This study isn’t an excuse to food-deprive yourself in order to beat your internal clock into submission. Instead, the researchers believe that strategically timed fasts might be a good way to look at treating age-related diseases that come from misaligned cellular clocks. Sassone-Corsi and his co-authors say that fasting can reorganize the way genes are expressed in each cell and “prime the genome” so when feeding starts again, the clocks in each tissue are back in sync. In short, it could hit a hard reset on an internal clock that might have gone rogue.
“Therefore, optimal fasting in a timed manner would be strategic to confer robust circadian oscillation that ultimately benefits health and protects against aging-associated diseases,” they write.
Emma Betuel is a writer based in NYC. Previously, she covered health and biology for WBUR’s Commonhealth blog and The Borgen Project Magazine.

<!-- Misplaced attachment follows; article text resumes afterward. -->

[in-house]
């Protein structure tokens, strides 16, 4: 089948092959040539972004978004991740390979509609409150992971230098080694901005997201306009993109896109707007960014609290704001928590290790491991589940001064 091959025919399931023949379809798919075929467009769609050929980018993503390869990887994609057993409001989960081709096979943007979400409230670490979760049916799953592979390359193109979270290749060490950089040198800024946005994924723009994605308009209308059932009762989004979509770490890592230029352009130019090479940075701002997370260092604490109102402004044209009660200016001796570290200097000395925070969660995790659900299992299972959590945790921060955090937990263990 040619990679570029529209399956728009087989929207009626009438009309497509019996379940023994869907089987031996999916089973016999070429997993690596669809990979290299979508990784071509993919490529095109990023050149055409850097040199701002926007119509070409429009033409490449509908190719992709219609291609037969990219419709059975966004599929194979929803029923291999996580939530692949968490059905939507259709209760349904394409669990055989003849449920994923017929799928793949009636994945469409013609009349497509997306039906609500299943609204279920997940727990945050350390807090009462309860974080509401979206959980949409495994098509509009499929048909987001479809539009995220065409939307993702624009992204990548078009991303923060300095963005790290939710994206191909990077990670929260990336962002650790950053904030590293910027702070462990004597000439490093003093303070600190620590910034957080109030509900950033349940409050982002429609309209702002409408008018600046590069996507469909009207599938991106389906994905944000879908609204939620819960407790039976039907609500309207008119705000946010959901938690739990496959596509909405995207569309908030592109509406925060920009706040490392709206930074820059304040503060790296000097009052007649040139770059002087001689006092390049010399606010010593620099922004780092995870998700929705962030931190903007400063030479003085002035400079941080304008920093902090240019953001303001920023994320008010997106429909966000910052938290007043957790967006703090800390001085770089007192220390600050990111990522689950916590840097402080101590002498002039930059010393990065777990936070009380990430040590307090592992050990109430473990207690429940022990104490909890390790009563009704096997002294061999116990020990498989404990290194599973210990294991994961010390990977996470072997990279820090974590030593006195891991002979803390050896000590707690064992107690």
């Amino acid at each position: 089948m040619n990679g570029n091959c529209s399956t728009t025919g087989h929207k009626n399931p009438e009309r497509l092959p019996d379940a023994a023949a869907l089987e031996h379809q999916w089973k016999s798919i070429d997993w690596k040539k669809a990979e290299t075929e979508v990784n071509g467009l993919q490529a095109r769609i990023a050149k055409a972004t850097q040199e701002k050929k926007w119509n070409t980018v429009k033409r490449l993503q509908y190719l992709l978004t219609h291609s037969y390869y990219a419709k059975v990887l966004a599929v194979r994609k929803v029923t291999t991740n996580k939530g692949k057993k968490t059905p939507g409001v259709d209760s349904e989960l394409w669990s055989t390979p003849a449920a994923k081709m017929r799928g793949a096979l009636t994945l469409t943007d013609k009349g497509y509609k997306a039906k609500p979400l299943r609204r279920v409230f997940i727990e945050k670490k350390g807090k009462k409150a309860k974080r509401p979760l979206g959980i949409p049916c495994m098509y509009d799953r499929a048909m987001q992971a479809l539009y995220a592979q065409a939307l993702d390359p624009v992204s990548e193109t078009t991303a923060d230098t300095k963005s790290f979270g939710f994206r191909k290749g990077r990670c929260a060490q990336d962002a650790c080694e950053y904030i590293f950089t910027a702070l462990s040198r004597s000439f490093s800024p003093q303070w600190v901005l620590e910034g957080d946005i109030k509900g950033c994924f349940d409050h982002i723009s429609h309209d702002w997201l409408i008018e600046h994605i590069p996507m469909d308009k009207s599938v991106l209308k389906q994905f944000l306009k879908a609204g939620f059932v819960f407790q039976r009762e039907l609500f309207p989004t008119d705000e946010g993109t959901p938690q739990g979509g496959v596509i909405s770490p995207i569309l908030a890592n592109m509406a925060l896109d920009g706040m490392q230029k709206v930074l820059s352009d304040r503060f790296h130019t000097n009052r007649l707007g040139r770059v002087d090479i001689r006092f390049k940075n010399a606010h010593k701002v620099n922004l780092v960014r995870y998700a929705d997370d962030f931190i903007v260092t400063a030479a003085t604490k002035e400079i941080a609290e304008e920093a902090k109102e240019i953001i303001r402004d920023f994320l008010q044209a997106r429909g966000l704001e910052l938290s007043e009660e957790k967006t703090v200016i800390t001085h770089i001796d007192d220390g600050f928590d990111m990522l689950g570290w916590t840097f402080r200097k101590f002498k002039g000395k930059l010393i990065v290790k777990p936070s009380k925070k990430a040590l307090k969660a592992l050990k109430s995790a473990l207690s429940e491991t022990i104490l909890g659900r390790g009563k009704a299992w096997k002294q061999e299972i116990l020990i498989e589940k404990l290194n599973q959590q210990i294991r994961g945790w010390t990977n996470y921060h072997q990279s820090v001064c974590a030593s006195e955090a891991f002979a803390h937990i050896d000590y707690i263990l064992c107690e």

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Brain’s Dumped DNA May Lead to Stress, Depression
Research suggests genetic material from the mitochondria can trigger an immune response throughout the body.
Scientific American| Knvul Sheikh
Photo by Pavel Chag / Getty Images.
Humans and other mammals react to stressful situations through a series of well-orchestrated evolutionary adaptations. When faced with a predator looking for its next meal, or with worry of losing a job, our bodies release a cascade of stress hormones. Our heart rate spikes, breath quickens, muscles tense up and beads of sweat appear.
This so-called “fight-or-flight” response served our ancestors well, but its continual activation in our modern-day lives comes with a cost. Scientists are starting to realize stress often exacerbates several diseases, including depression, diabetes, cardiovascular disease, HIV/AIDS and asthma. One theory is hoping to explain the link between stress and such widespread havoc by laying the blame on an unexpected source—the microscopic powerhouses inside each cell.